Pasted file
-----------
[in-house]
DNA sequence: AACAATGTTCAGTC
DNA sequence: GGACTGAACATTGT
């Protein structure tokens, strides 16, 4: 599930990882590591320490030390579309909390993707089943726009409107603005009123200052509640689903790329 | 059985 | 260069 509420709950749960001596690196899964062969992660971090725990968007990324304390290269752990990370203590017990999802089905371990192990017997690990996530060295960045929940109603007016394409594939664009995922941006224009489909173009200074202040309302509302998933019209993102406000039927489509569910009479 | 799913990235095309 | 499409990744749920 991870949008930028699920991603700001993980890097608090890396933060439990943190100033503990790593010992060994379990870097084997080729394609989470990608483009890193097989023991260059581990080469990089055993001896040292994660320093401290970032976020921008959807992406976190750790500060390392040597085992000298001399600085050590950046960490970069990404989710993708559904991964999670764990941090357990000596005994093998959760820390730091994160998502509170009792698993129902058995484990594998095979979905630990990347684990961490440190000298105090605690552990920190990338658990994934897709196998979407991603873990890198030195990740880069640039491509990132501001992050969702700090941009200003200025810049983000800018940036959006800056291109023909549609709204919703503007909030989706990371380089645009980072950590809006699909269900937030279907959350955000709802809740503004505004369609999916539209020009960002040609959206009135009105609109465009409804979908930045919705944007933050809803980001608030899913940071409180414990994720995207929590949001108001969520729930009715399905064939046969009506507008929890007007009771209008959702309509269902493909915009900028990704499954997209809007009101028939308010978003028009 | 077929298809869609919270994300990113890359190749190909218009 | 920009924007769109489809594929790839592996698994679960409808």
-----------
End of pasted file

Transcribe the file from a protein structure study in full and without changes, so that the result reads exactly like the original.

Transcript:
[in-house]
DNA sequence: AACAATGTTCAGTC
DNA sequence: GGACTGAACATTGT
């Protein structure tokens, strides 16, 4: 599930990882590591320490030390579309909390993707089943726009409107603005009123200052509640689903790329 | 059985 | 260069 509420709950749960001596690196899964062969992660971090725990968007990324304390290269752990990370203590017990999802089905371990192990017997690990996530060295960045929940109603007016394409594939664009995922941006224009489909173009200074202040309302509302998933019209993102406000039927489509569910009479 | 799913990235095309 | 499409990744749920 991870949008930028699920991603700001993980890097608090890396933060439990943190100033503990790593010992060994379990870097084997080729394609989470990608483009890193097989023991260059581990080469990089055993001896040292994660320093401290970032976020921008959807992406976190750790500060390392040597085992000298001399600085050590950046960490970069990404989710993708559904991964999670764990941090357990000596005994093998959760820390730091994160998502509170009792698993129902058995484990594998095979979905630990990347684990961490440190000298105090605690552990920190990338658990994934897709196998979407991603873990890198030195990740880069640039491509990132501001992050969702700090941009200003200025810049983000800018940036959006800056291109023909549609709204919703503007909030989706990371380089645009980072950590809006699909269900937030279907959350955000709802809740503004505004369609999916539209020009960002040609959206009135009105609109465009409804979908930045919705944007933050809803980001608030899913940071409180414990994720995207929590949001108001969520729930009715399905064939046969009506507008929890007007009771209008959702309509269902493909915009900028990704499954997209809007009101028939308010978003028009 | 077929298809869609919270994300990113890359190749190909218009 | 920009924007769109489809594929790839592996698994679960409808």